'After Tiller': The Abortions No One Wants To Talk About

A compelling film about abortion has been opening in theaters across the states. From Salt Lake City to Houston, to Columbus, Detroit and Eugene, After Tiller, by directors Martha Shane and Lana Wilson, has been stirring debate, and on October 30, it opened in Washington, DC, where it is playing all week. It's hard to imagine a better time for this film to be seen, or a better film to see at this moment.

Since 1973, when the US Supreme Court upheld a woman's right to end her pregnancy in certain circumstances, many states have limited access to abortion after what is called "fetal viability". Nine, including Nebraska, Oklahoma, Louisiana, Alabama, Arkansas and now Texas, have banned abortion well before that, at twenty weeks, with few or no exceptions.

While the debate over the twenty-week abortion bans rages on, at the Supreme Court, and in the Senate, where South Carolina Republican Lindsay Graham is preparing to propose a bill that would prohibit abortions after twenty weeks under federal law, the film After Tiller reminds us that although later term abortions are relatively rare, still, more than 35,000 women each year have abortions at sixteen to twenty weeks gestation and over 11,000 women need abortions after twenty weeks of pregnancy.

After Tiller: ExcerptLaura Flanders' show streams at www.GRITtv.org. This week, an interview with one of the four doctors who still provides later term ...

Recently, GRITtv talked to Martha Shane about her decision to make After Tiller, and Dr. Susan Robinson, one of the doctors in the film, and one of just four doctors still left in the US willing to perform those critically needed later-term abortions.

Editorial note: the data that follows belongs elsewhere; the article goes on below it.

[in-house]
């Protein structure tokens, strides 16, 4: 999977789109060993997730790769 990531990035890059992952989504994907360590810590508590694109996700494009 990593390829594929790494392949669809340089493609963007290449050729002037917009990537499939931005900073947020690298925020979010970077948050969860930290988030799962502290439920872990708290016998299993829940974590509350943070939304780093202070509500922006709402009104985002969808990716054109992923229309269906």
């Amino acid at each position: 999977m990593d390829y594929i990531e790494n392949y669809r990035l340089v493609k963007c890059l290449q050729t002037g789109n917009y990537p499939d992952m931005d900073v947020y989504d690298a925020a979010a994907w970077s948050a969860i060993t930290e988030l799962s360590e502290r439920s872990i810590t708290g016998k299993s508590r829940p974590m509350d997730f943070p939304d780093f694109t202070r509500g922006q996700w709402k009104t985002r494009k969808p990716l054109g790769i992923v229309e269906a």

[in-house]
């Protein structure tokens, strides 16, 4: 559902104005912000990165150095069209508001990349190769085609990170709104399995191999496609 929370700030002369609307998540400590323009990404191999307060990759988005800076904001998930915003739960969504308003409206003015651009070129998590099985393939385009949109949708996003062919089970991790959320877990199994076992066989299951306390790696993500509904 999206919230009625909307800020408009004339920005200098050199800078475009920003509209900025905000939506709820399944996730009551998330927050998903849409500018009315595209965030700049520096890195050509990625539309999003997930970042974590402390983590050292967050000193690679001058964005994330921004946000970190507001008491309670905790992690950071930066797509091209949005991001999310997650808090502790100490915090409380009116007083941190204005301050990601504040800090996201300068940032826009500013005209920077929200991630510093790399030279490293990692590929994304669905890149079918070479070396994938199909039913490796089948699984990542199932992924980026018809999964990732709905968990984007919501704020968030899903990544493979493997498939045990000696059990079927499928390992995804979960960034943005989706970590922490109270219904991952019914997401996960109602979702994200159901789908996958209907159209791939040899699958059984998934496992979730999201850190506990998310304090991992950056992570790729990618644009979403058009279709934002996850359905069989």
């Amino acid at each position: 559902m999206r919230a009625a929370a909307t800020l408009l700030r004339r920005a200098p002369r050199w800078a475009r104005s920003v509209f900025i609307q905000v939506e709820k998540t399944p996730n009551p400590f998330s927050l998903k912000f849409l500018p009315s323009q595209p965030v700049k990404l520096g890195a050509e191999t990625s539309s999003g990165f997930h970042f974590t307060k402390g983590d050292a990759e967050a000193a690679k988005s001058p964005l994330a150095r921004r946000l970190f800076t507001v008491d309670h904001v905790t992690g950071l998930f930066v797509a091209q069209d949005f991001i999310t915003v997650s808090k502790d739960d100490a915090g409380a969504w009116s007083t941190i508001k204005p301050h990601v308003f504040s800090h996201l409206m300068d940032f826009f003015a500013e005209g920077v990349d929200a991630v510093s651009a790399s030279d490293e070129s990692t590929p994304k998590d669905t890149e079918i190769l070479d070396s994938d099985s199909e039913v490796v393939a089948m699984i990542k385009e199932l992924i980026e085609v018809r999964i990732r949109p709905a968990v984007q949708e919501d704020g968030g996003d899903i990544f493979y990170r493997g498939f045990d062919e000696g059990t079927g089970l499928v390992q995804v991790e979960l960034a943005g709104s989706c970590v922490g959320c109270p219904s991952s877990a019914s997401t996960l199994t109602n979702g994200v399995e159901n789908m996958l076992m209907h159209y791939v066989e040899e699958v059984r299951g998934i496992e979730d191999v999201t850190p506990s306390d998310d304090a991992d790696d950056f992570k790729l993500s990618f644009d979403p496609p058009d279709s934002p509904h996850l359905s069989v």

"I think that people have no idea about how desperate women are," says Dr. Robinson. Since the assassination of Dr. George Tiller in 2009 and the closing of his clinic in Wichita, Kansas, access to abortion care has shrivelled. In 87 percent of US counties, there are no abortion services at all, and it's even worse than that for women who need the procedure late, usually because of late diagnosis of a fetal anomaly or a late diagnosis of the pregnancy.

"These are women who find themselves in intolerable circumstances and are willing to do anything to be not pregnant. This is not a decision that they understake casually. They are not just putting it off because they don't know what to do." Dr. Robinson explains.

An intimate look at the abortions no one wants to talk about, After Tiller turns a compassionate lens on a complicated, multi-faceted issue. For more on this topic, watch this interview with lawyer and activist Lynn Paltrow: "At What Point in Pregnancy Does A Woman's Personhood End?"

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